Wednesday, May 2, 2012

May 2012 Rock of the Month

Meteorites & Tektites

A meteorite is a natural object originating in outer space that survives impact with the Earth's surface. A meteorite's size can range from small to extremely large. Most meteorites derive from small astronomical objects called meteoroids, but they are also sometimes produced by impacts of asteroids. When a meteoroid enters the atmosphere frictional, pressure and chemical interactions with the atmospheric gasses cause the body to heat up and emit light thus forming a fireball, also known as a meteor or shooting star. The term bolide refers to either an extraterrestrial body that collides with the Earth, or to an exceptionally bright, fireball-like meteor regardless of whether it ultimately impacts the surface. As of February 2010, there are approximately 1,086 witnessed falls having specimens in the world's collections. In contrast, there are over 38,660 well-documented meteorite finds. Meteorites have 
traditionally been divided into three broad categories: stony meteorites are rocks, mainly composed of silicate minerals; iron meteorites are largely composed of metallic iron-nickel; and, stony-iron meteorites contain large amounts of both metallic and rocky material.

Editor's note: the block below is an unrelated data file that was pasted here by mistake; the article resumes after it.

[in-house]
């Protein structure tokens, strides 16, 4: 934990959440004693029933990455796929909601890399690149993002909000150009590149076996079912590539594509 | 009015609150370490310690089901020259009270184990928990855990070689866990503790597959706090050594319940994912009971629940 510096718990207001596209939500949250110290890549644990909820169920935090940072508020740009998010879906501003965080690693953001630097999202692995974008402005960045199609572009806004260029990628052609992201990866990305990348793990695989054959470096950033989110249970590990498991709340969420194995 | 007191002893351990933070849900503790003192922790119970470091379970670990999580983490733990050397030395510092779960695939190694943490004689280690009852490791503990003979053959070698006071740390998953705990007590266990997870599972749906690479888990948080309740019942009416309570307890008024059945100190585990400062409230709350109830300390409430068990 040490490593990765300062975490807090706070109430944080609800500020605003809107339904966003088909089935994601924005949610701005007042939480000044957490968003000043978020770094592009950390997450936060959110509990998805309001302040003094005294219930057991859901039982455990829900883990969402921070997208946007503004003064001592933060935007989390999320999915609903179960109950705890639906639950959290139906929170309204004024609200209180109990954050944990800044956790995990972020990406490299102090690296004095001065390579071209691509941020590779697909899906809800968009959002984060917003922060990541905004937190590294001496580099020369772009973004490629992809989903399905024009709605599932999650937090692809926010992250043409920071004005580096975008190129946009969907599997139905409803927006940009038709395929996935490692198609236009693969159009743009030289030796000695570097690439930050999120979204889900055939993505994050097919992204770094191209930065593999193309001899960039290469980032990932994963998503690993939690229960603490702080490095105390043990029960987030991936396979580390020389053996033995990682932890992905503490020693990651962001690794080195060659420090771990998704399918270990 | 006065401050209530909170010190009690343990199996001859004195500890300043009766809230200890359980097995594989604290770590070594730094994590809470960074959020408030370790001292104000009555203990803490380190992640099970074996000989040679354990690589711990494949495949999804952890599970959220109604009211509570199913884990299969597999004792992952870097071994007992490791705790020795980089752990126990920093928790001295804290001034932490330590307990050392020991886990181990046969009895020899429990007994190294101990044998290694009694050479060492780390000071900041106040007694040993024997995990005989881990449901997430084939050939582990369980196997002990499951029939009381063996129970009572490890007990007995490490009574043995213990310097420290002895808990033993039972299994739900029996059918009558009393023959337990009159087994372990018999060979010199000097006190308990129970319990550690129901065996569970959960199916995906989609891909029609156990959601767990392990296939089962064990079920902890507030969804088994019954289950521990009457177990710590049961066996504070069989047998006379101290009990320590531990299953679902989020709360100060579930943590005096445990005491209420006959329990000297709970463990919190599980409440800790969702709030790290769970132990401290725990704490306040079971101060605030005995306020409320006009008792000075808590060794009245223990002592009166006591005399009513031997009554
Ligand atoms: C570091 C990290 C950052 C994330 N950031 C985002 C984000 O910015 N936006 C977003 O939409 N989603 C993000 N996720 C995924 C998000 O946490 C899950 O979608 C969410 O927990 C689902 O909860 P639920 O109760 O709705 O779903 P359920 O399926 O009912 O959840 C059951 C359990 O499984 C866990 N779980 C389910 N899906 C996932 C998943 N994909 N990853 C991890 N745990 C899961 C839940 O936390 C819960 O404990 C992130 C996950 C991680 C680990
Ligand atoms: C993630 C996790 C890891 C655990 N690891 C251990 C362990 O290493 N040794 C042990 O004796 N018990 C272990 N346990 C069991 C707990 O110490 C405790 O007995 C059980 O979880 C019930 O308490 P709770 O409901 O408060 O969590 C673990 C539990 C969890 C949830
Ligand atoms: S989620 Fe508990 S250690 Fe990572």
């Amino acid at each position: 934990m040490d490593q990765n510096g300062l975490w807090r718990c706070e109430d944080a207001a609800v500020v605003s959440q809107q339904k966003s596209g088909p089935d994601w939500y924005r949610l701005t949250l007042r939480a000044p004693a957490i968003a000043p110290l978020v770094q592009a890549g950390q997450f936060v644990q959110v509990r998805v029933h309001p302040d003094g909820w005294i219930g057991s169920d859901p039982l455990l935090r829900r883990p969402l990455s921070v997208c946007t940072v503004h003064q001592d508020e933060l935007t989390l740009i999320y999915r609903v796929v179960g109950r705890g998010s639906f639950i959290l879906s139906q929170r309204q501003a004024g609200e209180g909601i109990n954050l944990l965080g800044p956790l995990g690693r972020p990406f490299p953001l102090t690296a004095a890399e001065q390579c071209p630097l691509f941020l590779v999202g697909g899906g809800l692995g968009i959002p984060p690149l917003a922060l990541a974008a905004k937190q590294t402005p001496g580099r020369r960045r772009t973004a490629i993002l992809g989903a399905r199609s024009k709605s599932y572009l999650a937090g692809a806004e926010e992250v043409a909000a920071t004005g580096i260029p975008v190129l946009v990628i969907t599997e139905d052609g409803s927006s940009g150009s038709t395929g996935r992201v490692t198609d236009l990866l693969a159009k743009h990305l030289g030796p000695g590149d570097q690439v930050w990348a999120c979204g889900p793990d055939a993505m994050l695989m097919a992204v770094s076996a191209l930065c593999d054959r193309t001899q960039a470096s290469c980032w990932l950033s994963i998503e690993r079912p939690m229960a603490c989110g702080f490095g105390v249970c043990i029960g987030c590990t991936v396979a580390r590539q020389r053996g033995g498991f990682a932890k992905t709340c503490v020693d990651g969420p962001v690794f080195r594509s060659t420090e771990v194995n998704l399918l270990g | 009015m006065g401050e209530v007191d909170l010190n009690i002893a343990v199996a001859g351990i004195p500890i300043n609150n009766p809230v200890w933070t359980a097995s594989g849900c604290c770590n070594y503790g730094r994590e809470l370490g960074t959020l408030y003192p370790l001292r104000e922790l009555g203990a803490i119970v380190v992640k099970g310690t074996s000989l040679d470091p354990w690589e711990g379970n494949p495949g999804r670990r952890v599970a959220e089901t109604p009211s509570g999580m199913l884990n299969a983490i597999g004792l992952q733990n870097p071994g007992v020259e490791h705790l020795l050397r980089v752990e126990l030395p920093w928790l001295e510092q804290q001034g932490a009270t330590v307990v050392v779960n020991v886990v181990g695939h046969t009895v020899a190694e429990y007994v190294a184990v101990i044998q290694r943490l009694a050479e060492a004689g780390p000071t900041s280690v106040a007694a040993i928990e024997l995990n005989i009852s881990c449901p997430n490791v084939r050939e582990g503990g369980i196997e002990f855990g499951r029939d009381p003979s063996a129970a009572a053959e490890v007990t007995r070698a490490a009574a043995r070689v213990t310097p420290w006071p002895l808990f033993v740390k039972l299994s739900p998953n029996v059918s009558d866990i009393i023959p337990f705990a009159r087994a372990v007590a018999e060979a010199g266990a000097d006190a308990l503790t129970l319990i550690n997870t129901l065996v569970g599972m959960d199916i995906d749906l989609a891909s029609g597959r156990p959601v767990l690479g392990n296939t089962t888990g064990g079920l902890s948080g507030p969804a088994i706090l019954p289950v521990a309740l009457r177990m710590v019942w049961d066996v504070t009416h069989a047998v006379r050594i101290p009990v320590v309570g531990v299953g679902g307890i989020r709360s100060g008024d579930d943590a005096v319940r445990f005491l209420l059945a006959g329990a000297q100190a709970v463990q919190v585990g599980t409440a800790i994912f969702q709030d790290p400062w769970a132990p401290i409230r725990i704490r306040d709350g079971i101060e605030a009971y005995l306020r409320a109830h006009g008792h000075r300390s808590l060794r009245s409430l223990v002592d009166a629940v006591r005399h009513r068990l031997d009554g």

Tektites are natural glass rocks up to a few centimeters in size, which most scientists argue were formed by the impact of large meteorites on Earth's surface. Tektites are typically black or olive-green, and their shape varies from rounded to irregular. Tektites are among the "driest" rocks, with an average water content of 0.005%. This is very unusual, as most, if not all, of the craters where tektites may have formed were underwater before impact. Also, partially melted zircons have been discovered inside a handful of tektites. This, along with the water content suggests that the tektites were formed under phenomenal temperature and pressure not normally found on the surface of the Earth.